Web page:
• What Nkosi Thandiwe felt as he prepared to open fire on three white women in Atlanta, ultimately murdering Brittney Watts for daring to possess unearned "white privilege."

Perhaps we are far nearer to this energy being released than anyone wants to admit. [Mayor: 'We're prepared' for police shooting decision,, July 28, 2015]:

Cincinnati Mayor John Cranley said he's confident police are ready for whatever happens this week after prosecutors release video of a fatal shooting by a University of Cincinnati police officer.
Cranley said city officials are preparing for the video's release, as well as the conclusion of a grand jury investigation, in two ways: They are making sure police have the resources they need to respond to any protests or unrest, and they are reaching out to community leaders to prevent trouble from getting started.
"I think we're prepared," Cranley said Tuesday. "Everyone has the right to peacefully protest, but we will not tolerate lawlessness."
Hamilton County Prosecutor Joe Deters has said he expects the grand jury investigating the shooting to complete its work this week, at which time he will announce whether UC Police Officer Ray Tensing will be charged with a crime and also will release video of the incident from the officer's body camera.
Tensing shot and killed Samuel DuBose, 43, during a traffic stop on July 19. The officer stopped DuBose at Rice and Valencia streets in Mount Auburn for having a missing front license plate.
Many questions remain unanswered. The police incident report said Tensing was "dragged," but there was no mention of the dragging in the police dispatch call. Deters has refused to release video of the incident until the grand jury's work is done, saying it is part of the investigation.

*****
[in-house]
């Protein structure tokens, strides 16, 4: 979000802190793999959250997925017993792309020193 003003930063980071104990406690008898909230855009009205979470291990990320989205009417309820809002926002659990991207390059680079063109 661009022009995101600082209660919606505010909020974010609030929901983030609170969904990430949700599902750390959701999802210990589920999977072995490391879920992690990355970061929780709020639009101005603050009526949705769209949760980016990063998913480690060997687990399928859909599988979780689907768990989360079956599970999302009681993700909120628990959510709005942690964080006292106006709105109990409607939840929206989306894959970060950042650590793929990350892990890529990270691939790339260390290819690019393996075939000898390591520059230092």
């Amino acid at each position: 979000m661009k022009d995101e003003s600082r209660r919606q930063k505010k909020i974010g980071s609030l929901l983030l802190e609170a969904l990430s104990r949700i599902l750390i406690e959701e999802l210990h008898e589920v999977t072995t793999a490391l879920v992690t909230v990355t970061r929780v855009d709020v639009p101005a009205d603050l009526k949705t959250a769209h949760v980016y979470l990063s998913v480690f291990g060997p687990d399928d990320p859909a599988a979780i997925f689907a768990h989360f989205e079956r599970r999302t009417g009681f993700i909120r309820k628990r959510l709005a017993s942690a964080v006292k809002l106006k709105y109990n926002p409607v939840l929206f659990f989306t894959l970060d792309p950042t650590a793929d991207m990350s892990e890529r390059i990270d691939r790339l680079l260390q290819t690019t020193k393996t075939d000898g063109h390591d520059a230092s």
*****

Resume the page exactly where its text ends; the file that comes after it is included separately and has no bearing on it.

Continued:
Cranley and other city officials say they have not seen the video, but City Manager Harry Black said Monday he has been briefed on what it shows.
"My reaction is that it is not a good situation," Black said. "Someone has died that did not necessarily need to die."
Cranley said he's optimistic the response to the video and grand jury decision will be civil. He said the city has changed since 2001, when the streets erupted in days of violence after a Cincinnati police officer shot and killed an African-American man in Over-the-Rhine.
He said the relationship between police and the community they serve is far better today than in 2001 and City Hall has open lines of communication with activists, ministers and others whose opinions carry weight in the city's neighborhoods.
"These are personal friends of mine," Cranley said. "We're staying in constant communication."
He said he's also scheduled a private meeting with DuBose's family members, who buried him Tuesday. "I want to express my condolences," Cranley said.
The mayor said another significant difference between this shooting and the one in 2001 is that this one didn't involve a Cincinnati police officer. That shooting led to sweeping police reforms and a "collaborative agreement" between community leaders and the city about the future of policing in Cincinnati.
Cue up the Goo Goo Dolls, signing a song detailing the false premise of so-called "white privilege" far greater than you could imagine:
 And scars are souvenirs you never lose 
The past is never far 
Did you lose yourself somewhere out there? 
Did you get to be a star? 
And don't it make you sad to know that life 
Is more than who we are
One day, sons and daughters of Europe will understand we are far more than individuals and realize our future will be predicated largely upon present actions of which we have literally no control; but it's how we collectively decide to respond to these actions that determine the future.

Life might be more than who we individually are, but when we collectively decide life is about who we will become (and must overcome), well... "collaborative agreements" from the past will no longer burden our future.

So few understand where the #BlackLivesMatter is inevitably leading, but it will ultimately birth a movement of far, far greater importance: that White Lives Matter.